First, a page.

To program the antifuse resistance R1, it can be provided that the remaining programming circuit with the second resistance of the comparator circuit 5 and the current source 6 are provided outside the integrated circuit and only the antifuse resistance R1 to be programmed can be contacted via two connections. This makes it possible to save area in the integrated circuit and, at the same time, to perform a very accurate adjustment of the antifuse resistance R1 since the second resistance R2 can be predetermined very accurately, for example by using a shunt resistance.

Naturally, it can also be provided that the comparator circuit 5 and the current source 6 are arranged internally so that only a calibration resistance in the form of the second resistance R2 has to be applied to two external connections of the integrated circuit.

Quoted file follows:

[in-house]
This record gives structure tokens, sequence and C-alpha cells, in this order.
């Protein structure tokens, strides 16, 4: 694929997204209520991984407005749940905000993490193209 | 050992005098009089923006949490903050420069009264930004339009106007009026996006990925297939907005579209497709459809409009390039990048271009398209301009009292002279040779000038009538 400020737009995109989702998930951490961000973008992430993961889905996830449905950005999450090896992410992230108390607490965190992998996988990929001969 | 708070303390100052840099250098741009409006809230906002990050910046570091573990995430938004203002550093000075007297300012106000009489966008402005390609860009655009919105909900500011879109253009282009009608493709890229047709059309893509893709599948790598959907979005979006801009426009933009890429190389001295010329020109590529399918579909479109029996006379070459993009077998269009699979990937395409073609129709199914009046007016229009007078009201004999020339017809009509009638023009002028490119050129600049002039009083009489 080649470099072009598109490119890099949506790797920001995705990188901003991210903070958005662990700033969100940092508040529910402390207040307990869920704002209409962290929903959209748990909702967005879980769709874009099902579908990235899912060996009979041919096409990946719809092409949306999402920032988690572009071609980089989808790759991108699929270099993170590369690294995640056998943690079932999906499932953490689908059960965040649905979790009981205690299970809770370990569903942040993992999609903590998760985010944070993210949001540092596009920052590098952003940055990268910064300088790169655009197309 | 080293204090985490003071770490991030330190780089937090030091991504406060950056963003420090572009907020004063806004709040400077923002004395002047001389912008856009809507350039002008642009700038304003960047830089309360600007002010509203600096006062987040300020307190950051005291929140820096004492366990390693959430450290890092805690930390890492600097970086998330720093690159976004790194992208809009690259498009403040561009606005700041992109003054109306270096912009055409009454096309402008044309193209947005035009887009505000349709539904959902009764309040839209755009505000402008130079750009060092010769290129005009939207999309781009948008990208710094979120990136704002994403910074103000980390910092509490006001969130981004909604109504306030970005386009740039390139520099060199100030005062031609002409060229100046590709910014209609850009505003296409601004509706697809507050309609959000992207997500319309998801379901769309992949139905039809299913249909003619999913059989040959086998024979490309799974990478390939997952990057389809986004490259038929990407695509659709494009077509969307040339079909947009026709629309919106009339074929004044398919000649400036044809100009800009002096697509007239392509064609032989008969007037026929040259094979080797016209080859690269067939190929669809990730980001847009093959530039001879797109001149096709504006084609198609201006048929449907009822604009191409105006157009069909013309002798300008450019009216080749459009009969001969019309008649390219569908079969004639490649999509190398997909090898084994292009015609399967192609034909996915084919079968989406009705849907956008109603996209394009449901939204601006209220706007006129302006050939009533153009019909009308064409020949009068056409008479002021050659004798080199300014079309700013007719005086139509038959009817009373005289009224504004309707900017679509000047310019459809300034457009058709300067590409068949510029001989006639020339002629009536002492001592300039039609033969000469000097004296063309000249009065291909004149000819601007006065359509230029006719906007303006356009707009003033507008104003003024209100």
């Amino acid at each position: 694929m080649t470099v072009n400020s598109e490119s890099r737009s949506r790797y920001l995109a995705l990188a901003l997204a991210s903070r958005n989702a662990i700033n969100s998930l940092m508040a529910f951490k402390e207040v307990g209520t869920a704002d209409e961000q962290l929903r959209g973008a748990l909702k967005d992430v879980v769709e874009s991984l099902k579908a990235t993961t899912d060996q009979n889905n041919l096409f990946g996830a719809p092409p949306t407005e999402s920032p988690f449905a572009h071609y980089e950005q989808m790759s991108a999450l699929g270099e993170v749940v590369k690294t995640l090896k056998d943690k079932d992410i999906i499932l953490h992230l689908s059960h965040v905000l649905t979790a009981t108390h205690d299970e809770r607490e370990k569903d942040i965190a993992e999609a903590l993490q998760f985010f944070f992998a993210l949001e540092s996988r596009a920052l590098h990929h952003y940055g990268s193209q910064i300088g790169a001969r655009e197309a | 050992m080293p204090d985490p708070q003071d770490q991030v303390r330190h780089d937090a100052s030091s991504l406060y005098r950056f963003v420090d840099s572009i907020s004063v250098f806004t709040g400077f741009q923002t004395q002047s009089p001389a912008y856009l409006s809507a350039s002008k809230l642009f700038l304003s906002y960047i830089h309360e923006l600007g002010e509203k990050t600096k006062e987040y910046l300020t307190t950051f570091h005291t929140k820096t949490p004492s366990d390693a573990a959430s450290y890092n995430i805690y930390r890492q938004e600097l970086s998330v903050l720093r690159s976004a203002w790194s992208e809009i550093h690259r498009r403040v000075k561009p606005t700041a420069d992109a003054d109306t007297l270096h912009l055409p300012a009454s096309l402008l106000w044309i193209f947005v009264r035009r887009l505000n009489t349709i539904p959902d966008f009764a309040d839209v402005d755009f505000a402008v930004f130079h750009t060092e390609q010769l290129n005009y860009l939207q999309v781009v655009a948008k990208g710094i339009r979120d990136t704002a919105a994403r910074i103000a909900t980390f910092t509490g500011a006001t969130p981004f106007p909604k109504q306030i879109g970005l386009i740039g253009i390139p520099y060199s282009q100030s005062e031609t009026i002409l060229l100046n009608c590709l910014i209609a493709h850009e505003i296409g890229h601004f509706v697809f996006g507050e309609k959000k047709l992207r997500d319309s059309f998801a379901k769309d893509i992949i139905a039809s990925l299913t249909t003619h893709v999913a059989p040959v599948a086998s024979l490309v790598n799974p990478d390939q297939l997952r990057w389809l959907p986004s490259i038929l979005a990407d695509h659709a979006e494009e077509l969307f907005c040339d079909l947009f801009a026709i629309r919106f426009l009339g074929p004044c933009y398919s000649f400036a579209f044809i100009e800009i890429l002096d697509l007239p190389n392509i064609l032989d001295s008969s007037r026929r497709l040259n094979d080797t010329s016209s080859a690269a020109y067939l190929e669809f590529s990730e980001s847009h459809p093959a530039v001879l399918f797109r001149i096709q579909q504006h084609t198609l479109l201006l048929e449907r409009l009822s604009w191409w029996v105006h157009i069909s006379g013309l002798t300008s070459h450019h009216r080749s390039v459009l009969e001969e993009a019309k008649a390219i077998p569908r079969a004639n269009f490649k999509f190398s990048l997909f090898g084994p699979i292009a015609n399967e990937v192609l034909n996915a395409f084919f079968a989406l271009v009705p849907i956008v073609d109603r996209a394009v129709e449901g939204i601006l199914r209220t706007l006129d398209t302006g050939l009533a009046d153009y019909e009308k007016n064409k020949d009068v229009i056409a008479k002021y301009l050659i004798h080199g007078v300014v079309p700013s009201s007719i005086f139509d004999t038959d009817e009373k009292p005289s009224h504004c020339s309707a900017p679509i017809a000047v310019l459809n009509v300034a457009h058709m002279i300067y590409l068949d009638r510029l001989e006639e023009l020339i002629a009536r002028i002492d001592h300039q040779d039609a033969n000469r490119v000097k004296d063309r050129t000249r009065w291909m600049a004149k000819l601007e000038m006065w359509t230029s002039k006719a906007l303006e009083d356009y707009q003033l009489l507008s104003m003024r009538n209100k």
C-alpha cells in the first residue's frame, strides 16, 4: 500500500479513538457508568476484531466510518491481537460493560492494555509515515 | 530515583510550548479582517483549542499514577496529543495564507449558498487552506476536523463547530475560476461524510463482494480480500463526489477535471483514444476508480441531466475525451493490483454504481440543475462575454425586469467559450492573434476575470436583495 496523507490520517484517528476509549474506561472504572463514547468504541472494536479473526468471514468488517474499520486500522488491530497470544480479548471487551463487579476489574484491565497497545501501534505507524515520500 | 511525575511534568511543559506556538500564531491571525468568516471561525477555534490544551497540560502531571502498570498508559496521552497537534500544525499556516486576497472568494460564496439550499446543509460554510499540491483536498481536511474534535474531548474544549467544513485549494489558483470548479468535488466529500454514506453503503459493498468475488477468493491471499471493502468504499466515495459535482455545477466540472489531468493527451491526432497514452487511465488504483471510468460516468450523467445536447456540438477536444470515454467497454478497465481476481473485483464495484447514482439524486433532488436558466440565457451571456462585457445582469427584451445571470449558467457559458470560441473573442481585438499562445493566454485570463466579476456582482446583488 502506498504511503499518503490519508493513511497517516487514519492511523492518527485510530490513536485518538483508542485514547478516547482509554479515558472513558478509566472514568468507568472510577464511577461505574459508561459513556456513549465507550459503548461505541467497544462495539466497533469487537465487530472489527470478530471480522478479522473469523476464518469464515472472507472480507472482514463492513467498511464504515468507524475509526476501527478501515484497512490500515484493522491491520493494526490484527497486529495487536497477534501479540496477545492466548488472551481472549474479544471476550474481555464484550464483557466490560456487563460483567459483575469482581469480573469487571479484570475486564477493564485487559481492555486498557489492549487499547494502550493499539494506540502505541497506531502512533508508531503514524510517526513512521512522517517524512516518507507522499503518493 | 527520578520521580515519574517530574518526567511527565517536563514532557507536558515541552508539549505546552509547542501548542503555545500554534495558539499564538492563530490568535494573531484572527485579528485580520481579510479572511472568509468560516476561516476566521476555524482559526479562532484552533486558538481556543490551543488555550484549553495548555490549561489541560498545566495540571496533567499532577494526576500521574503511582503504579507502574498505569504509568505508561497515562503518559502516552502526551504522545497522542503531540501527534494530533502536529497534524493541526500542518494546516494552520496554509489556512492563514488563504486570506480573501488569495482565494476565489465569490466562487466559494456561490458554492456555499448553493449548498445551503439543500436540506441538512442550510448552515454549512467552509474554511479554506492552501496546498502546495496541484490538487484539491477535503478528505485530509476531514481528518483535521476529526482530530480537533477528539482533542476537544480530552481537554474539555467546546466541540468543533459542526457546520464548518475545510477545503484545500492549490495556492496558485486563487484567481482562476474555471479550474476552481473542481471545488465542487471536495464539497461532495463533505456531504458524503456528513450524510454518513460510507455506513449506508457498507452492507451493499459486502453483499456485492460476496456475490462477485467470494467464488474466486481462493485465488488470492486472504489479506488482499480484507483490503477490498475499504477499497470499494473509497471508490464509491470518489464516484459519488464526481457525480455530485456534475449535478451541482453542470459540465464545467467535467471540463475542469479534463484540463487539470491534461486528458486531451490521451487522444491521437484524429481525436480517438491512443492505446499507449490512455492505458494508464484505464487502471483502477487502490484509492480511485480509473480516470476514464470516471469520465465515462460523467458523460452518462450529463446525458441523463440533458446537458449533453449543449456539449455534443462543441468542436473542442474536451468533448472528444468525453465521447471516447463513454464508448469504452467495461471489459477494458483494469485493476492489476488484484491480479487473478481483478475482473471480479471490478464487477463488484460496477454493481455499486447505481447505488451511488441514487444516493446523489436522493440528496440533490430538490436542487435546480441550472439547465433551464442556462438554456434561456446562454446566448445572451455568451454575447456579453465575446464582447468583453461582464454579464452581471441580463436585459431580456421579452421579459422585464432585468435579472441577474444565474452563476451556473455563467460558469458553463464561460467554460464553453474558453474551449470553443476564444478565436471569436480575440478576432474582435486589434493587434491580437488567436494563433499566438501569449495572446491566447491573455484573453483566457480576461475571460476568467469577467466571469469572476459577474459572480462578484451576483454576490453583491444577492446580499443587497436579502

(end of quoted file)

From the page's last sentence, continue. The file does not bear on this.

To adjust a migration fuse structure to a desired resistance value, a similar circuit to the circuit according to FIG. 4 can essentially be used. Such a circuit is shown in FIG. 5. The migration fuse resistance R3 is connected in series with a third resistance R4. The series circuit of the two resistances R3, R4 is connected to a comparator circuit 15 in such a manner that the voltages dropped across the migration fuse resistance R3 and across the third resistance R4 are compared with one another. A current I which is generated in a second current source 16 is conducted through the series circuit, its migration fuse resistance R3 and a third resistance R4.